My car was making a chirping noise when I drove forward and a high-pitched whine when I went in reverse, so I took it into the mechanic and, while he’s under the hood, for some long-deferred routine maintenance (an oil change).
So when the phone rang, I was expecting him to tell me I need new brakes. Nope, it’s the pharmacy, which can’t refill a prescription. I have to see the doctor in person. I’m not sick, but I’d deferred my routine maintenance for too long. In this case, because I’m on a maintenance drug, he needs to check my blood pressure (which by this point was rising).
The insurance company audits the doctor, and publishes physician ratings based on his charts. I’m a checkmark against him if don’t get checkups while on a maintenance drug. I asked him how he felt about my being there for the insurance company.
“I’m not a doctor, I’m a provider of medical services.”
Don’t take this the wrong way. My doct … er, medical service provider wants to see me more often than I come in. But working in the background are the insurance companies who give him an annual exam, or in the case of one, a checkup three times a year. They pull his charts to make sure that patients are getting the care that the insurance company wants them to get. Women need to have proof of an annual OB/GYN exam, and the OB/GYNs rarely copy him on the visits. That’s a checkmark against my doct … er, medical service provider. If too many people on his panel are obese, it’s a checkmark against him.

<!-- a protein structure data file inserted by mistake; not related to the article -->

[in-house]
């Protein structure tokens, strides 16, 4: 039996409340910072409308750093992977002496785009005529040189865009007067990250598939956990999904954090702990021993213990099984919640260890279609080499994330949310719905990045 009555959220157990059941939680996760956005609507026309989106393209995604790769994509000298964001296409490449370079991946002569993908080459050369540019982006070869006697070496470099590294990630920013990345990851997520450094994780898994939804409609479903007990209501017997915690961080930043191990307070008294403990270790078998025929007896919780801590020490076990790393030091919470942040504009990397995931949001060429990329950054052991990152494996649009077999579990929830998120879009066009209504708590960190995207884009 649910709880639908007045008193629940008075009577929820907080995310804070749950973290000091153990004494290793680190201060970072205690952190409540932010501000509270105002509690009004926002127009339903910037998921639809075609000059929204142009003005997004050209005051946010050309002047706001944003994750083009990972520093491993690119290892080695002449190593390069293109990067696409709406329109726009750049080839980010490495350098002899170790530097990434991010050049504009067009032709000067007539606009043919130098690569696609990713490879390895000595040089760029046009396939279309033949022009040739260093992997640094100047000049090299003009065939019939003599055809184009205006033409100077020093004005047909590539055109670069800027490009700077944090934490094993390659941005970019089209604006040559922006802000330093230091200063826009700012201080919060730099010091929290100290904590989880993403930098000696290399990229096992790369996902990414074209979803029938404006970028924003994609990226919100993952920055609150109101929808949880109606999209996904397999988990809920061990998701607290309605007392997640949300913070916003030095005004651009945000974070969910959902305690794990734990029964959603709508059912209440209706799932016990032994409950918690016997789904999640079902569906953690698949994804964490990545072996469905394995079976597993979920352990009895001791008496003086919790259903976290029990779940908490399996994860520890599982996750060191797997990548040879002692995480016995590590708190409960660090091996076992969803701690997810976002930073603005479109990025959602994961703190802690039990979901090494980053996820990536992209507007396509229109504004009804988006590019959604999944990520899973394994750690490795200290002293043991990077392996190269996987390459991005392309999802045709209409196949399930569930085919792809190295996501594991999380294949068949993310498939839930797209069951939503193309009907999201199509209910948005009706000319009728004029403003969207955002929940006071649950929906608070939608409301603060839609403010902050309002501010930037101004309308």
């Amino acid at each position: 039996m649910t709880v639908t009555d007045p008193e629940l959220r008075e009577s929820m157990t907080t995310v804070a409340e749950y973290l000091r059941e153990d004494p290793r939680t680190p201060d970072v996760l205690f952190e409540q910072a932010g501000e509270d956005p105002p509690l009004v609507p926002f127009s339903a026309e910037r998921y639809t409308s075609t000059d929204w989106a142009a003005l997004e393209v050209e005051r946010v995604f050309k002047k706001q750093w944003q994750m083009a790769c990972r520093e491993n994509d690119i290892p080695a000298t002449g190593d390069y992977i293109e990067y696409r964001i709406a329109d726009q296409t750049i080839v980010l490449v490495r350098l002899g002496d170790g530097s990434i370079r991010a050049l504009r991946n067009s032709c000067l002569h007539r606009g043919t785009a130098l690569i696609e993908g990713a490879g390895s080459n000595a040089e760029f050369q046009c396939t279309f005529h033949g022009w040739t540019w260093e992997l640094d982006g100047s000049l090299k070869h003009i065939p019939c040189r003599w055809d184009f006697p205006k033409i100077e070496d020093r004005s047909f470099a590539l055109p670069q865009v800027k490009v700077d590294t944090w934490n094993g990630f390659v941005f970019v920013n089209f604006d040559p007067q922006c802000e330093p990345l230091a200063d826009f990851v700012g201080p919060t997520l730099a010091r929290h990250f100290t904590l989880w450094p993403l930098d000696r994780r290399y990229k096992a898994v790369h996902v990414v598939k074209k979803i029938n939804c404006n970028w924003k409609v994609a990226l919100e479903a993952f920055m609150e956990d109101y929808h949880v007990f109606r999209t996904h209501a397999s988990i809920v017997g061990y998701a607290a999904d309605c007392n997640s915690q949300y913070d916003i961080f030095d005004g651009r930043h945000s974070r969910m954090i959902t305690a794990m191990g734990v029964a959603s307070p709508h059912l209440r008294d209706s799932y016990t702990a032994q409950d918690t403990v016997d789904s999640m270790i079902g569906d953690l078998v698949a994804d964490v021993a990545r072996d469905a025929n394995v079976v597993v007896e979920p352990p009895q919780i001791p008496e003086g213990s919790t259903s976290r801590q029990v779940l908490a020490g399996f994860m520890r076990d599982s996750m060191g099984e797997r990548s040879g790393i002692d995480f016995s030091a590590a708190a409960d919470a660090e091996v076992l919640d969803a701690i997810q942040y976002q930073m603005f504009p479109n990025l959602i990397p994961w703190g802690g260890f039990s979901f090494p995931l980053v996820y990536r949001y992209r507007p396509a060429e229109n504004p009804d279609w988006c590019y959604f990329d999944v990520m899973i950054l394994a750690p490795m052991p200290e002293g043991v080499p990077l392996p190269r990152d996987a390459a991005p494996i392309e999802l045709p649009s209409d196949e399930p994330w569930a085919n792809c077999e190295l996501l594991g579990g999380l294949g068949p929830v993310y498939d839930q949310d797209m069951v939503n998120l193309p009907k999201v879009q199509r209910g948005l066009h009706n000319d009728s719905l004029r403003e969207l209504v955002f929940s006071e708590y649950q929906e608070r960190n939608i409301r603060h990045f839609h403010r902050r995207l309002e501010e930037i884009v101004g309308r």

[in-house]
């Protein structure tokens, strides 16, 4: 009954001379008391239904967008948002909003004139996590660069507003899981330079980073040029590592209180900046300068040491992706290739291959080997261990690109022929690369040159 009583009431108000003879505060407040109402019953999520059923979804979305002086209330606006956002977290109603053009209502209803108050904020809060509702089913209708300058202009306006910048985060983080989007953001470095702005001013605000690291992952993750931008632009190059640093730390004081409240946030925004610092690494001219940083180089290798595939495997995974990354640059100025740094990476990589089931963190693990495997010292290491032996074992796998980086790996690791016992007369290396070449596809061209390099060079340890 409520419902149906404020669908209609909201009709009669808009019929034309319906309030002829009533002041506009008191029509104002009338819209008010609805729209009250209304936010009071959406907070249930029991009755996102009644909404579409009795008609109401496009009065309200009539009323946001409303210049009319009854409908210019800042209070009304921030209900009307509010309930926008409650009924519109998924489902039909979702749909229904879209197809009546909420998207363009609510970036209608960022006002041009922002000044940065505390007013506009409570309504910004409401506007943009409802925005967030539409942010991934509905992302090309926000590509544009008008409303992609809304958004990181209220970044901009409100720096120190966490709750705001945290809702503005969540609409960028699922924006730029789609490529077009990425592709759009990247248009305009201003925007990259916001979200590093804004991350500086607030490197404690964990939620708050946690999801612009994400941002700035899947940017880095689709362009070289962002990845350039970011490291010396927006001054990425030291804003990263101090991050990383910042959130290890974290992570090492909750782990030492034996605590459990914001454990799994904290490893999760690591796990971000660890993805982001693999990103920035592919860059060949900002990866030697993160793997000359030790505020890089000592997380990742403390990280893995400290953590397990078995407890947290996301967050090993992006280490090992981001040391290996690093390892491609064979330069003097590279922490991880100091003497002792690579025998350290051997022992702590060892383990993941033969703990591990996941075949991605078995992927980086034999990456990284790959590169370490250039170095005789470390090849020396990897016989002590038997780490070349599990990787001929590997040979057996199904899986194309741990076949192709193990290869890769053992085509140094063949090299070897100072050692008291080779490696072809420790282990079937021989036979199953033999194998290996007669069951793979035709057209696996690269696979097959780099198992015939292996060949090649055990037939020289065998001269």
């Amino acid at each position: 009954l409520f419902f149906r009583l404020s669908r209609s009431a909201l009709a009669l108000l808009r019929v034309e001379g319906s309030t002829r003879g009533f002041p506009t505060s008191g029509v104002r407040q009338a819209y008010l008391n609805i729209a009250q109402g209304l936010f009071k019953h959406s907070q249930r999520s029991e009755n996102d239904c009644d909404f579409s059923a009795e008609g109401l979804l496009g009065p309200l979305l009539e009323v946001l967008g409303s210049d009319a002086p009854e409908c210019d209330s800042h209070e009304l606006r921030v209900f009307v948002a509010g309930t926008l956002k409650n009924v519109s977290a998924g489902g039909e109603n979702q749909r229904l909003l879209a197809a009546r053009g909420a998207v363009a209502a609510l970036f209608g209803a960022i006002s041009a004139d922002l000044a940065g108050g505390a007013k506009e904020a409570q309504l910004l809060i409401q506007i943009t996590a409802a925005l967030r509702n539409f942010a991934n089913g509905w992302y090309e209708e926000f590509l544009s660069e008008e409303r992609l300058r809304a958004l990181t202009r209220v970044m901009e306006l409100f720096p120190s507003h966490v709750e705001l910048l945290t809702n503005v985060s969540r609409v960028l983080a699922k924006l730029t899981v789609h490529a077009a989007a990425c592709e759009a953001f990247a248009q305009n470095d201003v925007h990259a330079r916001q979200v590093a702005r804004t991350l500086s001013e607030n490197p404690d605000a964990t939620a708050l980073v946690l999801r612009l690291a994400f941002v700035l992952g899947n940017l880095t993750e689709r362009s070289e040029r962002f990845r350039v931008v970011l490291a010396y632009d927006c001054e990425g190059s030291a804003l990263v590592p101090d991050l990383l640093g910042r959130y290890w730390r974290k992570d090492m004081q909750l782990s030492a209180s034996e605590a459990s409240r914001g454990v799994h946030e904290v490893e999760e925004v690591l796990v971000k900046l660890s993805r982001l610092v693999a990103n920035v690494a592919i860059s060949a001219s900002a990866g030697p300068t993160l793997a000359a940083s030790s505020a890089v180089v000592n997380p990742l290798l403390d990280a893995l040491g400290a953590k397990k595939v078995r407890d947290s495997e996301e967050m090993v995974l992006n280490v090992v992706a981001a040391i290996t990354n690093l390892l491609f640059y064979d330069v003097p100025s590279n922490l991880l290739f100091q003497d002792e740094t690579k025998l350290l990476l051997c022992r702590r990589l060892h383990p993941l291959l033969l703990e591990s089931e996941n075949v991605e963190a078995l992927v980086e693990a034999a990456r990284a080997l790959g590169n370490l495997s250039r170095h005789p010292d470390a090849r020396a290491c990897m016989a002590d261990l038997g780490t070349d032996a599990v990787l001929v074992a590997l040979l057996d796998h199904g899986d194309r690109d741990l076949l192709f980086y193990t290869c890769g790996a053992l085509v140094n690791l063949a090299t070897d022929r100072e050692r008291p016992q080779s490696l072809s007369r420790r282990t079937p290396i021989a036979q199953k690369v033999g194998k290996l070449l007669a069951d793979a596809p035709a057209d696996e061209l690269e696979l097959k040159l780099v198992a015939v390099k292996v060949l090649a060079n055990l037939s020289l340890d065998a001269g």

In my case, a routine physical exam for a 40-year-old man meant getting weight, blood pressure, an EKG (baseline only, in case there’s ever a problem) and a blood exam (the works). Then, I could get my prescription filled.
The hero of the story is actually Ron, my mechanic. I needed new front brakes and that long-deferred maintenance. I wonder how long before my car insurance starts to enforce oil changes?
*This blog post was originally published at ACP Internist*